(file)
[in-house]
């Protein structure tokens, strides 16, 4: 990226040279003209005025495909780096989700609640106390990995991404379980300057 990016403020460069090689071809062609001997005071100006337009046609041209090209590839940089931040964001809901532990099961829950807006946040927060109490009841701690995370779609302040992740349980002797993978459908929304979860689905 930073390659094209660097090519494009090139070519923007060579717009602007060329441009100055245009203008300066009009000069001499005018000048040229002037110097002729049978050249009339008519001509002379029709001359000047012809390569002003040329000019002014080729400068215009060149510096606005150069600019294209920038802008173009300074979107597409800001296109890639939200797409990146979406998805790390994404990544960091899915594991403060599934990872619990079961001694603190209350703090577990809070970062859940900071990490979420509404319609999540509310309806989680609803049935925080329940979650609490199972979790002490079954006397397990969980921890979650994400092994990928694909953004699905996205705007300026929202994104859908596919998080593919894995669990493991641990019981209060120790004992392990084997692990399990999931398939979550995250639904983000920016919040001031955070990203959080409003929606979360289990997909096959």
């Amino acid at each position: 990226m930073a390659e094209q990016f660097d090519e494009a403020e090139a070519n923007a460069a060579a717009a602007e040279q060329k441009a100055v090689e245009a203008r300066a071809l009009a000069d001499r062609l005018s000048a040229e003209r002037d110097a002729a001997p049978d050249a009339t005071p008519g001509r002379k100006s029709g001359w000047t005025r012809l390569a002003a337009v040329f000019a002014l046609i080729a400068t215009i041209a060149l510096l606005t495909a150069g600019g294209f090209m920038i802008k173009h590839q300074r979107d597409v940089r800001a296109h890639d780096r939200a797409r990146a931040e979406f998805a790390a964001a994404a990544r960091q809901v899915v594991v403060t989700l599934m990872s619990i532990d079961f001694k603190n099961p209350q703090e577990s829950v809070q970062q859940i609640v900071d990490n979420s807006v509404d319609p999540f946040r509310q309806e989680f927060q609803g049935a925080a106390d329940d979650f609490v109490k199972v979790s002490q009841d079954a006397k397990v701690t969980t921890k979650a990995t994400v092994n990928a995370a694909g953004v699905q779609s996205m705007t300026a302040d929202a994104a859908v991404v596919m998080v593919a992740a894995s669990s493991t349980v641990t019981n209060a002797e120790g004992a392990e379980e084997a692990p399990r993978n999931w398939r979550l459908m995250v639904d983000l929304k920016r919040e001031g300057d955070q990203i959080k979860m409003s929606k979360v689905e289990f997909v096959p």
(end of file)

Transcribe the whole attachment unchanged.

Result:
[in-house]
């Protein structure tokens, strides 16, 4: 990226040279003209005025495909780096989700609640106390990995991404379980300057 990016403020460069090689071809062609001997005071100006337009046609041209090209590839940089931040964001809901532990099961829950807006946040927060109490009841701690995370779609302040992740349980002797993978459908929304979860689905 930073390659094209660097090519494009090139070519923007060579717009602007060329441009100055245009203008300066009009000069001499005018000048040229002037110097002729049978050249009339008519001509002379029709001359000047012809390569002003040329000019002014080729400068215009060149510096606005150069600019294209920038802008173009300074979107597409800001296109890639939200797409990146979406998805790390994404990544960091899915594991403060599934990872619990079961001694603190209350703090577990809070970062859940900071990490979420509404319609999540509310309806989680609803049935925080329940979650609490199972979790002490079954006397397990969980921890979650994400092994990928694909953004699905996205705007300026929202994104859908596919998080593919894995669990493991641990019981209060120790004992392990084997692990399990999931398939979550995250639904983000920016919040001031955070990203959080409003929606979360289990997909096959």
């Amino acid at each position: 990226m930073a390659e094209q990016f660097d090519e494009a403020e090139a070519n923007a460069a060579a717009a602007e040279q060329k441009a100055v090689e245009a203008r300066a071809l009009a000069d001499r062609l005018s000048a040229e003209r002037d110097a002729a001997p049978d050249a009339t005071p008519g001509r002379k100006s029709g001359w000047t005025r012809l390569a002003a337009v040329f000019a002014l046609i080729a400068t215009i041209a060149l510096l606005t495909a150069g600019g294209f090209m920038i802008k173009h590839q300074r979107d597409v940089r800001a296109h890639d780096r939200a797409r990146a931040e979406f998805a790390a964001a994404a990544r960091q809901v899915v594991v403060t989700l599934m990872s619990i532990d079961f001694k603190n099961p209350q703090e577990s829950v809070q970062q859940i609640v900071d990490n979420s807006v509404d319609p999540f946040r509310q309806e989680f927060q609803g049935a925080a106390d329940d979650f609490v109490k199972v979790s002490q009841d079954a006397k397990v701690t969980t921890k979650a990995t994400v092994n990928a995370a694909g953004v699905q779609s996205m705007t300026a302040d929202a994104a859908v991404v596919m998080v593919a992740a894995s669990s493991t349980v641990t019981n209060a002797e120790g004992a392990e379980e084997a692990p399990r993978n999931w398939r979550l459908m995250v639904d983000l929304k920016r919040e001031g300057d955070q990203i959080k979860m409003s929606k979360v689905e289990f997909v096959p």